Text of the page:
• Kenneth Berding — 

    My wife Trudi and I spoke for a parenting seminar this past weekend. We offered 14 “tips” for nurturing the spiritual lives of one’s children. I’ve included the 14 teaching points here for your own consideration. Our prayer is that many parents will take on the call to intentionally train their children in the ways of the Lord. If you want your children to grow up to be passionate followers of Christ…

  • Klaus Issler — 

    The Christmas story is about Jesus being born into the family of Mary and Joseph. Have you ever considered what other options there were for which type of family Jesus could have been born into? We could explore these possibilities by asking, “What early life experiences do we think could best prepare Jesus for his later public ministry?” Let me suggest a context for this kind of musing. Imagine you were invited to observe that special planning session in eternity past when the Godhead considered creating this world and mapping out a plan for our redemption. Of course this couldn’t happen, but pretend this divine session was like one of our committee meetings. The topic on “today’s” agenda is “What is the best early life experience preparation for Jesus to be formed for his distinctive divine-human role as Messiah and Savior of the world?”

  • Ben Shin — 

    Life can be busy. This just seems to be a reality of life. And especially within the Christian world, busyness sometimes seems to translate into godliness. I have known this to be true in my own life. I have the privilege to teach each week at the seminary and interact with students and colleagues regarding very important eternal matters. I also served as the lead pastor of a church on a “part-time” basis. I’m married with two little boys who were always wanting daddy’s time. And I was finishing my dissertation for my doctorate. Just a little busy!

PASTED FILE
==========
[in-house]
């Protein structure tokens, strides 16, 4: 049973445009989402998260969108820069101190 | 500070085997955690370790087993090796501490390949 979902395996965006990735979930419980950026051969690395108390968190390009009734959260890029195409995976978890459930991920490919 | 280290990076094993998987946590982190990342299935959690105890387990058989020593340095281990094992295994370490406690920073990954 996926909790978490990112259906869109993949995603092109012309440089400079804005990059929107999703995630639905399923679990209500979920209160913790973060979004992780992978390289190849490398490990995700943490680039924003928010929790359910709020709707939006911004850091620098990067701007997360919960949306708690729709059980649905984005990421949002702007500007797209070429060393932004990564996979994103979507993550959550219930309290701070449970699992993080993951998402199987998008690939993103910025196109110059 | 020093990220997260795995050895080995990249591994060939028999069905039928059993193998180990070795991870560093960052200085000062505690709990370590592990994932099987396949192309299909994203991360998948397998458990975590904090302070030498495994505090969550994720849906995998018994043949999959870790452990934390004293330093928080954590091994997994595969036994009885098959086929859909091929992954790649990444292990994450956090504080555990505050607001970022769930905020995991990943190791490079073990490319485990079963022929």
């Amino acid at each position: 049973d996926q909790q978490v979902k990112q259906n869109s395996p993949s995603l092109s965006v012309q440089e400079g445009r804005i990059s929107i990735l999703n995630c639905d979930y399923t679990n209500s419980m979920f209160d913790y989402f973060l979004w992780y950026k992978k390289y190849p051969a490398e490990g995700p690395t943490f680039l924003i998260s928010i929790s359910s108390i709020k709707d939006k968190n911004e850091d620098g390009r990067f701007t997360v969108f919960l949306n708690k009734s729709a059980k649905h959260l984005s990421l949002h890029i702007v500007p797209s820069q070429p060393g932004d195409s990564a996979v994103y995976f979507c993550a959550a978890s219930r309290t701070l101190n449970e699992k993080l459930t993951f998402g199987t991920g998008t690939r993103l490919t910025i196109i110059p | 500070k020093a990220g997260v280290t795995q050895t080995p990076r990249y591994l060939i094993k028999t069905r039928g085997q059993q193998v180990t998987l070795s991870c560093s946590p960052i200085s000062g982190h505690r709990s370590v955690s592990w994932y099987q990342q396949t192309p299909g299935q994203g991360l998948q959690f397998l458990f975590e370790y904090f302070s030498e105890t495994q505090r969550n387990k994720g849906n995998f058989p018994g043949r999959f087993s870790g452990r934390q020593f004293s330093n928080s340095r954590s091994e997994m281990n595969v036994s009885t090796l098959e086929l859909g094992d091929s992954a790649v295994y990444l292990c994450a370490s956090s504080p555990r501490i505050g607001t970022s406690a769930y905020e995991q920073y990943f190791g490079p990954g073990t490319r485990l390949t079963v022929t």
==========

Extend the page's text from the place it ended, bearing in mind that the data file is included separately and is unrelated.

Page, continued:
• Mick Boersma — 

    After a Talbot chapel some time ago, in which we struggled with three or four 'glitches' in the program, my dear colleague Dennis Gaines leaned over and said to me, "I call these things weeds". Yes, weeds...those little irritations that prevent our best efforts from being the gems of perfection we designed them to be.

  • Nell Sunukjian — 

    I wince when I look at the photo. Don and I are standing in the sun with our firstborn son, flanked by Don’s elderly grandparents. Grandpa has just lifted up our son toward heaven to give thanks. All of us are beaming with joy. And I am wearing a very short dress.

  • Mick Boersma — 

    It started as I was picking up toys from a visit by our precious grandchildren. Strewn about the living room, into the kitchen and out the back door was a dizzying array of colorful plastic pieces of everything from ‘Cootie’ to ‘Madeline’s Christmas Book and Doll Set’. This scene had played out before – every time those five bundles of energy had ‘left the building’.

  • Nell Sunukjian — 

    How does one raise a daughter? What does a young girl need from her parents? What does she need from her mom?

  • Kenneth Way — 

    I was recently reflecting on my doctoral training and I realized that I learned a few things (ten, to be precise) beyond the actual subject matter of my discipline. For starters, I learned that footnotes can be overdone.

  • Joanne Jung — 

    This post is written for and dedicated to those who desire a deeper communion with God through prayer and who struggle with distractions, distortions, or disillusionment.

  • Kenneth Berding — 

    This past Christmas we purchased a cell phone for our 13 year old daughter (Ela), and added her to our family plan—including texting. (We blocked internet access.) Five years ago when we acquired phones for our two older daughters (now 22 and 20), texting was a small part of the culture; now it has permeated our culture. Because of this, we decided to write up a contract for our junior high daughter outlining our expectations for cell phone use—and texting in particular. Our daughter is quite responsible, and we’re confident that she will function well under these guidelines. But we thought it would be wiser to express our expectations up front than to attempt to “make it up” as we go. I share this “contract” with you in case you are a parent trying to figure out how to negotiate cell phone use—and texting in particular—with a middle-school-aged daughter. Feel free to use it, change it, send it, or ignore it. (This contract can also be used with a son if you make a few adjustments.)